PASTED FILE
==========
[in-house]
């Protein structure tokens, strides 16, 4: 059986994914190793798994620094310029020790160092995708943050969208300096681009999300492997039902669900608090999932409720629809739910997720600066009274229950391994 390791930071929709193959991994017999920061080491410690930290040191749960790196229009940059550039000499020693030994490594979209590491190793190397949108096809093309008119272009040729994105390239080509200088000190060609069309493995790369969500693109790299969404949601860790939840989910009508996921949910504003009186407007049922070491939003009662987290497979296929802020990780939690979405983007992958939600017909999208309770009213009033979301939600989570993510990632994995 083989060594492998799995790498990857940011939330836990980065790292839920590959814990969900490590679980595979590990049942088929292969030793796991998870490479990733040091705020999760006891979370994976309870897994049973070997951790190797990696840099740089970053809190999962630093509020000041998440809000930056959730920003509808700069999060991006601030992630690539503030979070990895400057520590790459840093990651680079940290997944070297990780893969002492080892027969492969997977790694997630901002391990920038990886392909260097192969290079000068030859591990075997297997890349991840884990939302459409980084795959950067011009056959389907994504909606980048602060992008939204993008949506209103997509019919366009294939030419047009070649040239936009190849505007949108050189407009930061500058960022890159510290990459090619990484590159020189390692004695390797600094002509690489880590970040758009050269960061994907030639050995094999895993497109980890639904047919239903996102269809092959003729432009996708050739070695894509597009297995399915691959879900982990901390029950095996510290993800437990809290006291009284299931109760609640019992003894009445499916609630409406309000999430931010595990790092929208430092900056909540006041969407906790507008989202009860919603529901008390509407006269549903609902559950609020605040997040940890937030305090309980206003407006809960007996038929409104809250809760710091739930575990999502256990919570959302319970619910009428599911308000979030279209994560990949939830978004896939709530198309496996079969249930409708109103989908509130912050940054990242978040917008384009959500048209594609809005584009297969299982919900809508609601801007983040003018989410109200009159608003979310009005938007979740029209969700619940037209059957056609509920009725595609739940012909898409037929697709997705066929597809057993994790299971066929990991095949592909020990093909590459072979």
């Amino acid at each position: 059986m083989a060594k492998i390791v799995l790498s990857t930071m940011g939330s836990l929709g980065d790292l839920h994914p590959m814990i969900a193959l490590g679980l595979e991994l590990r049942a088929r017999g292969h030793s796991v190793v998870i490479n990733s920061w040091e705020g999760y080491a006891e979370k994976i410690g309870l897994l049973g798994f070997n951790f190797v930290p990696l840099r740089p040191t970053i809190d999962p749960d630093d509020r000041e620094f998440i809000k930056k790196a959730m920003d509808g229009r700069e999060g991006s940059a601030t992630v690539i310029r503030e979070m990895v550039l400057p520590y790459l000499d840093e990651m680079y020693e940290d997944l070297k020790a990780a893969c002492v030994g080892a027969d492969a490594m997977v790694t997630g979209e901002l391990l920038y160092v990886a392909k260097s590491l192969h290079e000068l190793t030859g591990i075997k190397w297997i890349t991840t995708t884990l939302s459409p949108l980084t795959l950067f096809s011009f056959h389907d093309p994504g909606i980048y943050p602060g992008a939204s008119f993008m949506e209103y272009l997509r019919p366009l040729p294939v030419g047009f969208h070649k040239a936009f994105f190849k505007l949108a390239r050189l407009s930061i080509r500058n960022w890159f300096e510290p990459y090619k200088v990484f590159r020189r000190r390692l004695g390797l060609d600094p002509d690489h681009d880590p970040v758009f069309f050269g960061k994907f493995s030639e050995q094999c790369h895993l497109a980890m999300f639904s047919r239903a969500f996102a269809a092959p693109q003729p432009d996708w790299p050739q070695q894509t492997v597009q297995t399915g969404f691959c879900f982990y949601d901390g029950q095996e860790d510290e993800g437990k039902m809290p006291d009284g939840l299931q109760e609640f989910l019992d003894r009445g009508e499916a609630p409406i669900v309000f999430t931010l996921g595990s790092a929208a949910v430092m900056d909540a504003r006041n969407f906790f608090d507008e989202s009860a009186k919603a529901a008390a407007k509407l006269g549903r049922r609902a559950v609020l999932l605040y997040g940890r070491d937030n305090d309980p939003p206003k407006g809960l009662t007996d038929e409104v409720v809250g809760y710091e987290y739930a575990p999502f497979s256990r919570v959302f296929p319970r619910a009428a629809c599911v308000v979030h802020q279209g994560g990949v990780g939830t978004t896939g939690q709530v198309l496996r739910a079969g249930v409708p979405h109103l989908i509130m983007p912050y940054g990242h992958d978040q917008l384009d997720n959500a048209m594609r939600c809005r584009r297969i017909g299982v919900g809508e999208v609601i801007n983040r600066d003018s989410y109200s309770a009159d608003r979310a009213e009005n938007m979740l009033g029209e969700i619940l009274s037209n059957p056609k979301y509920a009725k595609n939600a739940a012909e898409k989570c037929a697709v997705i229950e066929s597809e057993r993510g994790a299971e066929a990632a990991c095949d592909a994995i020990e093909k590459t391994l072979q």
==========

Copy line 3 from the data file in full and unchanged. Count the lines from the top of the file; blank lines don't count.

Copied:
């Amino acid at each position: 059986m083989a060594k492998i390791v799995l790498s990857t930071m940011g939330s836990l929709g980065d790292l839920h994914p590959m814990i969900a193959l490590g679980l595979e991994l590990r049942a088929r017999g292969h030793s796991v190793v998870i490479n990733s920061w040091e705020g999760y080491a006891e979370k994976i410690g309870l897994l049973g798994f070997n951790f190797v930290p990696l840099r740089p040191t970053i809190d999962p749960d630093d509020r000041e620094f998440i809000k930056k790196a959730m920003d509808g229009r700069e999060g991006s940059a601030t992630v690539i310029r503030e979070m990895v550039l400057p520590y790459l000499d840093e990651m680079y020693e940290d997944l070297k020790a990780a893969c002492v030994g080892a027969d492969a490594m997977v790694t997630g979209e901002l391990l920038y160092v990886a392909k260097s590491l192969h290079e000068l190793t030859g591990i075997k190397w297997i890349t991840t995708t884990l939302s459409p949108l980084t795959l950067f096809s011009f056959h389907d093309p994504g909606i980048y943050p602060g992008a939204s008119f993008m949506e209103y272009l997509r019919p366009l040729p294939v030419g047009f969208h070649k040239a936009f994105f190849k505007l949108a390239r050189l407009s930061i080509r500058n960022w890159f300096e510290p990459y090619k200088v990484f590159r020189r000190r390692l004695g390797l060609d600094p002509d690489h681009d880590p970040v758009f069309f050269g960061k994907f493995s030639e050995q094999c790369h895993l497109a980890m999300f639904s047919r239903a969500f996102a269809a092959p693109q003729p432009d996708w790299p050739q070695q894509t492997v597009q297995t399915g969404f691959c879900f982990y949601d901390g029950q095996e860790d510290e993800g437990k039902m809290p006291d009284g939840l299931q109760e609640f989910l019992d003894r009445g009508e499916a609630p409406i669900v309000f999430t931010l996921g595990s790092a929208a949910v430092m900056d909540a504003r006041n969407f906790f608090d507008e989202s009860a009186k919603a529901a008390a407007k509407l006269g549903r049922r609902a559950v609020l999932l605040y997040g940890r070491d937030n305090d309980p939003p206003k407006g809960l009662t007996d038929e409104v409720v809250g809760y710091e987290y739930a575990p999502f497979s256990r919570v959302f296929p319970r619910a009428a629809c599911v308000v979030h802020q279209g994560g990949v990780g939830t978004t896939g939690q709530v198309l496996r739910a079969g249930v409708p979405h109103l989908i509130m983007p912050y940054g990242h992958d978040q917008l384009d997720n959500a048209m594609r939600c809005r584009r297969i017909g299982v919900g809508e999208v609601i801007n983040r600066d003018s989410y109200s309770a009159d608003r979310a009213e009005n938007m979740l009033g029209e969700i619940l009274s037209n059957p056609k979301y509920a009725k595609n939600a739940a012909e898409k989570c037929a697709v997705i229950e066929s597809e057993r993510g994790a299971e066929a990632a990991c095949d592909a994995i020990e093909k590459t391994l072979q």